“We have to communicate, and retrain customers,” said Nassetta. And housekeeping is one of the main areas where hotels need to help guests prepare for changes, he said, adding that it will be “quite [different] than it's historically been done.”

Sustainability is serious business

While the pandemic and staffing shortages have certainly caused a lot of headaches for travelers in many ways, the effects of the two have seemingly helped put sustainability front and center.

For the CEOs on the panel, implementing changes now to help lower travelers’ carbon footprints is another opportunity to help them “relearn” how hotels operate.

“We're going to have to, as an industry, guide the customer,” said Nassetta. “We're doing it with amenities, we’re doing it with plastics, we're doing it with energy use in a lot of different areas.”

As for plastic amenities like bottled soaps, shampoos and conditioners, the end might finally be in sight. “Grab those little bottles while you can,” said Barr, who thinks they’ll be gone by the end of next year.

Another area for improvement is food and beverage operations, including wasteful buffets. Some hotels, for example, are investing in new technology that can track what foods are popular and what’s being thrown out to help inform the kitchen to make smarter choices. Other brands are narrowing menu options, focusing on foods that are less wasteful but still excite customers.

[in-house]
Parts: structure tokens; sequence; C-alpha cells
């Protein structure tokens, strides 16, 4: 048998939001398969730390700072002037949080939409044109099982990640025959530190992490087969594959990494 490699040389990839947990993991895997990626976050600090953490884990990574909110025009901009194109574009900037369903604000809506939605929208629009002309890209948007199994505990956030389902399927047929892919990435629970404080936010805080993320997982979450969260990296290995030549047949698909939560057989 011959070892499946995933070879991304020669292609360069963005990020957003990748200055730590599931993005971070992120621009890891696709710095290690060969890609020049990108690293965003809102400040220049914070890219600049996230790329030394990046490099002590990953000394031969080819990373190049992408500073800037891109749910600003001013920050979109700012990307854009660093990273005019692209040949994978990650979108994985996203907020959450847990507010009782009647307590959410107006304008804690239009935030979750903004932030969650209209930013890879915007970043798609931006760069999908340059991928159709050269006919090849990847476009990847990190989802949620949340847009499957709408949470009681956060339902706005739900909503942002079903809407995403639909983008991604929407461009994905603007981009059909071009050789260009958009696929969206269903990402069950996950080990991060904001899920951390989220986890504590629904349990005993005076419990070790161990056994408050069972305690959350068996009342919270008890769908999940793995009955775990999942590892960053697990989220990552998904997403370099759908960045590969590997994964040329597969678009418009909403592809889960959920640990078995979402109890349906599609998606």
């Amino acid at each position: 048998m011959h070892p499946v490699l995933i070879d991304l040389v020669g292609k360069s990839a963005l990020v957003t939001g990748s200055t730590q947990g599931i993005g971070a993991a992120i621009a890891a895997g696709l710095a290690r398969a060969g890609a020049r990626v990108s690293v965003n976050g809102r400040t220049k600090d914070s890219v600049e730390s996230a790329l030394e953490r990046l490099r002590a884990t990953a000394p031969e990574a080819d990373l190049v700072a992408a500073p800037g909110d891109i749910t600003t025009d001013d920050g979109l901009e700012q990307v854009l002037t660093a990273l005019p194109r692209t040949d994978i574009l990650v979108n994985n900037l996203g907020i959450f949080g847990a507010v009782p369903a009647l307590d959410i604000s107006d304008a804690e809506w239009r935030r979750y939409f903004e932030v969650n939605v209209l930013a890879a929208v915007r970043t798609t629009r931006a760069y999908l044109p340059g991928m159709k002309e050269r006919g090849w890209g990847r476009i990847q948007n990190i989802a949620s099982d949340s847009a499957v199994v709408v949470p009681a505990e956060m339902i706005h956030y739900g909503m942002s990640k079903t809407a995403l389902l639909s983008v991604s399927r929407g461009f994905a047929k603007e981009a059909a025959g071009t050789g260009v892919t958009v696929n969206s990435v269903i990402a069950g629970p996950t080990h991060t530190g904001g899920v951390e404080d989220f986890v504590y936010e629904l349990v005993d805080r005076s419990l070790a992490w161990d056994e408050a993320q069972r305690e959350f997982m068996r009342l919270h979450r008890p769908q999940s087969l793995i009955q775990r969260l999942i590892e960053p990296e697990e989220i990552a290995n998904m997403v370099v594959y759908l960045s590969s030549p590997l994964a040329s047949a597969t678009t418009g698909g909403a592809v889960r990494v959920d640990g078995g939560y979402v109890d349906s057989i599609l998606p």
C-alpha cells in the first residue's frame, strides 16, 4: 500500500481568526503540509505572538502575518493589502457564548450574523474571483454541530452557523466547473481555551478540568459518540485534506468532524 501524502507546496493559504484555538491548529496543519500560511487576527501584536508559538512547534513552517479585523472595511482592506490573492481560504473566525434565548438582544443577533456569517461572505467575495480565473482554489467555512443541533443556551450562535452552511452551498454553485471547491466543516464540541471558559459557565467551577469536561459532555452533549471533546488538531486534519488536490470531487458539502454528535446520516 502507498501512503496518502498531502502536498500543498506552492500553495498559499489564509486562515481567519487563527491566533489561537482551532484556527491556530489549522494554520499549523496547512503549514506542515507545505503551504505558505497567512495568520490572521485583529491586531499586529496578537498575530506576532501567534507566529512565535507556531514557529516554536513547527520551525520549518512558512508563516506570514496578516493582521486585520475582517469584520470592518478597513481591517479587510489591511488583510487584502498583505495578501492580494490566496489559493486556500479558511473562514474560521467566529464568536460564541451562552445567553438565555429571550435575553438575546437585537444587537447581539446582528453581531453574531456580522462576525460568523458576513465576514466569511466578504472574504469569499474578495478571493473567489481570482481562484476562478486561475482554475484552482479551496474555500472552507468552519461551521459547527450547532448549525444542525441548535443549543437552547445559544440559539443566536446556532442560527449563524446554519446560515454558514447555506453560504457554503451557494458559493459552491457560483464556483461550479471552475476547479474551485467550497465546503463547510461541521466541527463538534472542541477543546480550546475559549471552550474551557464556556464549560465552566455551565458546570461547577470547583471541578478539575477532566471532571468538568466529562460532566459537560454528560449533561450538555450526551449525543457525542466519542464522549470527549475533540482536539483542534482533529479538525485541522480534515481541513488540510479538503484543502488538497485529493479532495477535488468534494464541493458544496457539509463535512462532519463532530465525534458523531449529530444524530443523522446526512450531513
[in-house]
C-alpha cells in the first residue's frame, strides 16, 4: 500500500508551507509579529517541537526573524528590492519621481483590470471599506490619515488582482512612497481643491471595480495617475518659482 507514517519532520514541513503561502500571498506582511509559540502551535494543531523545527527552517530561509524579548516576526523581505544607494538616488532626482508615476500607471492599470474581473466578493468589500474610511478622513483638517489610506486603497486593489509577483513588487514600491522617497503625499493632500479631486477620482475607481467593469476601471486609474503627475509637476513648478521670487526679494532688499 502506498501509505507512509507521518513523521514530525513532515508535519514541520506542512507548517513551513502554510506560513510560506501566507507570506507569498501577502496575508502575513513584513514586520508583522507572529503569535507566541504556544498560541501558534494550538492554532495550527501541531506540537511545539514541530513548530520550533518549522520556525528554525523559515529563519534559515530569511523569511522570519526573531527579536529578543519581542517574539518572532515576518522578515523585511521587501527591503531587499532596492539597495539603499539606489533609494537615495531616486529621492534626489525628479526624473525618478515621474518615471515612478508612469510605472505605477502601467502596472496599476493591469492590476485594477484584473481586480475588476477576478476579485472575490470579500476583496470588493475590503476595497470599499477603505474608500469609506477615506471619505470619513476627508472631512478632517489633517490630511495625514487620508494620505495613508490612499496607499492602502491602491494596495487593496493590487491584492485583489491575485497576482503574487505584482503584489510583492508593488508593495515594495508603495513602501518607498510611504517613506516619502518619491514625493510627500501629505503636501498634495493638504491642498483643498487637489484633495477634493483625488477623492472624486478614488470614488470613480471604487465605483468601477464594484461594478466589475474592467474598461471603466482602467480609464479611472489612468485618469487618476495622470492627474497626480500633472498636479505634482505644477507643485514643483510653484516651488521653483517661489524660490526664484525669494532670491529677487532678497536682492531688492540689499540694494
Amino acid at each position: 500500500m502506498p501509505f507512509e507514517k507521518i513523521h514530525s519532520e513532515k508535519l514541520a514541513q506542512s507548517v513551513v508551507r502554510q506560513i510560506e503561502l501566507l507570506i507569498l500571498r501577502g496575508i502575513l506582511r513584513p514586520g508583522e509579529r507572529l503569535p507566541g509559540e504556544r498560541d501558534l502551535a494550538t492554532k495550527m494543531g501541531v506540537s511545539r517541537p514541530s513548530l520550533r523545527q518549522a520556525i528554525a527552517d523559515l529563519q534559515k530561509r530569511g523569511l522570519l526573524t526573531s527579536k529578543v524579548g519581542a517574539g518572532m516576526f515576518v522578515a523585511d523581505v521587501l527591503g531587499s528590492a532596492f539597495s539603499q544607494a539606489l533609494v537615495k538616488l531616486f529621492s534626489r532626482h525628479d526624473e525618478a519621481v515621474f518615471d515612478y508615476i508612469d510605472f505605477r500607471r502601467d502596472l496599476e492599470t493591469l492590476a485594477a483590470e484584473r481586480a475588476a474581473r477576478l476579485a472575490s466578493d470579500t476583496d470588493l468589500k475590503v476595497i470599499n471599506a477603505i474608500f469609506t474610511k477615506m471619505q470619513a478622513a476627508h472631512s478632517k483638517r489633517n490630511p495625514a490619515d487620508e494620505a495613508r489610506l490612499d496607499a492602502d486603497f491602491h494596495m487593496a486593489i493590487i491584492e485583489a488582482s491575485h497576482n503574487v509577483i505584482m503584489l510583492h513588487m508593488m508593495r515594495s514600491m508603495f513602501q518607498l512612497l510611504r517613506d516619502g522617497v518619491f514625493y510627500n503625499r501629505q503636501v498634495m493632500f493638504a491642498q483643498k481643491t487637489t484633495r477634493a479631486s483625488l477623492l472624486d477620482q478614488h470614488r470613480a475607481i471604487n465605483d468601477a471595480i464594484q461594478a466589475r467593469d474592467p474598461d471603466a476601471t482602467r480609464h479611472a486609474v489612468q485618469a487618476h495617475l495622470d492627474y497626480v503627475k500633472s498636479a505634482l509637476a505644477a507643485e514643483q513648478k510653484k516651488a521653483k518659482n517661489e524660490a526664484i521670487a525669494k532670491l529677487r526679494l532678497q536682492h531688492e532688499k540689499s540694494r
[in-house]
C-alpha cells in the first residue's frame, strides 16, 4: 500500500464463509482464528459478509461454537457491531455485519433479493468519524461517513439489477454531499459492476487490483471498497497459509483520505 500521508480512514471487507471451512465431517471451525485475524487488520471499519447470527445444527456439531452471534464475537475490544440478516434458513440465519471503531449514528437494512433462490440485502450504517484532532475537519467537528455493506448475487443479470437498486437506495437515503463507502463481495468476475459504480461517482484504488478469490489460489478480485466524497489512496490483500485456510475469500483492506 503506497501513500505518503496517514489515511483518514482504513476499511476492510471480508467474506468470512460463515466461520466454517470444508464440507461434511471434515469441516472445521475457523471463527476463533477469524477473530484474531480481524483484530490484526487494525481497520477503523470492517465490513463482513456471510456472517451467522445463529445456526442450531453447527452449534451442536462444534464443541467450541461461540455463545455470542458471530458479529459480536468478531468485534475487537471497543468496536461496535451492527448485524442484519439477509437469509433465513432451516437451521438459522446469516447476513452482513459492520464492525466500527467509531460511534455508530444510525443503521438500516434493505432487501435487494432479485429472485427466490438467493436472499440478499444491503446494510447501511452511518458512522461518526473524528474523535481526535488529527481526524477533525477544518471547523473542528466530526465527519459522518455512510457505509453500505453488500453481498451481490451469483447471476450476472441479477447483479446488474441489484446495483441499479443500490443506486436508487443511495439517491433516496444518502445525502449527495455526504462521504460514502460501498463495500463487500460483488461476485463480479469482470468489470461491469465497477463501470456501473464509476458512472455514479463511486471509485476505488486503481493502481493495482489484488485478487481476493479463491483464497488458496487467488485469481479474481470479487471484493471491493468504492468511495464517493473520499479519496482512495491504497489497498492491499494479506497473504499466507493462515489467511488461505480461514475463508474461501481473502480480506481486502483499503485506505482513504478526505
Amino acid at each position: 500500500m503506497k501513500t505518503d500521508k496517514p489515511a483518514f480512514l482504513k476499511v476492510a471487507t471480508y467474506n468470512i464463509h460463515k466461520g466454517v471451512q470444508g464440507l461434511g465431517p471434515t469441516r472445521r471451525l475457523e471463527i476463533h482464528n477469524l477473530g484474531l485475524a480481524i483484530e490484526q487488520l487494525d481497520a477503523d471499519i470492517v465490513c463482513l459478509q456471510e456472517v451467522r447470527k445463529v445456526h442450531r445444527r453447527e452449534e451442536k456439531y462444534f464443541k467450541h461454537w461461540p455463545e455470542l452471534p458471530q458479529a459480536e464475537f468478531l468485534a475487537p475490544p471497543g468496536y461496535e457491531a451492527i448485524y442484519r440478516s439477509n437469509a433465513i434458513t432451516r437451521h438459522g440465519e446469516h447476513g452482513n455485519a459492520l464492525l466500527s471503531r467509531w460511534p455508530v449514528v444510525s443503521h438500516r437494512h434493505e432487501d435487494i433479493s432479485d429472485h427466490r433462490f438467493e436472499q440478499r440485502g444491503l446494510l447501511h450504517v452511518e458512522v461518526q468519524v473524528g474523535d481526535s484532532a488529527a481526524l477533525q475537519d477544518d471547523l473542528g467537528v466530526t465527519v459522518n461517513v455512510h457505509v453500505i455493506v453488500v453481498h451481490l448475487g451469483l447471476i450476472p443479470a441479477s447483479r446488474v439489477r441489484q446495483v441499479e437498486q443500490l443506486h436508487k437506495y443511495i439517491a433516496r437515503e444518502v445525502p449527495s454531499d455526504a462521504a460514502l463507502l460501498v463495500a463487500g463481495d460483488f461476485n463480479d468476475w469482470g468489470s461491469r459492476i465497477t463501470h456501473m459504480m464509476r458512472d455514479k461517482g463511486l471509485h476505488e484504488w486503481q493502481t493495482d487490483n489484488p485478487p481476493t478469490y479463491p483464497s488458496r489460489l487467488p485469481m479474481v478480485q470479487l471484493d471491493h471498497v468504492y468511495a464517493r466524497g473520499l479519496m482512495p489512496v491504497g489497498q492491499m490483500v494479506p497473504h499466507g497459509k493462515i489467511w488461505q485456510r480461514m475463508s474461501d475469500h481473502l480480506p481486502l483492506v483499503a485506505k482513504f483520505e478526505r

Though not every brand is treating sustainability the same way, the CEOs all agreed that focusing on the environment and sustainability is an opportunity to set new standards that can positively impact the planet.

“I think to a degree, this is [an] area that we all can work together to help lead down a path to a better outcome for the environment that customers will adopt and will appreciate,” said Nassetta.

Bottom line

At the end of the day, the major hotel CEOS seem confident that the future of the hospitality industry is bright. As we hopefully continue to move away from the pandemic, it’s clear that people are excited to travel again — and 2022 seems to be looking up.

The challenge is for hotel brands to help guests understand that hotels are evolving, whether people like it or not. Therefore, expectations will also have to change. And whether that’s due to the pandemic, staffing shortages, a real push for sustainability or maybe just to cushion the books, it’s the new reality for hotel stays.

So, the next time you check in to a hotel, grab the mini amenity bottles while you can, because your guest room might run out soon.

Featured image by Josun Palace, a Luxury Collection Hotel, Seoul Gangnam (Photo courtesy of Marriott)
Editorial disclaimer: Opinions expressed here are the author’s alone, not those of any bank, credit card issuer, airline or hotel chain, and have not been reviewed, approved or otherwise endorsed by any of these entities.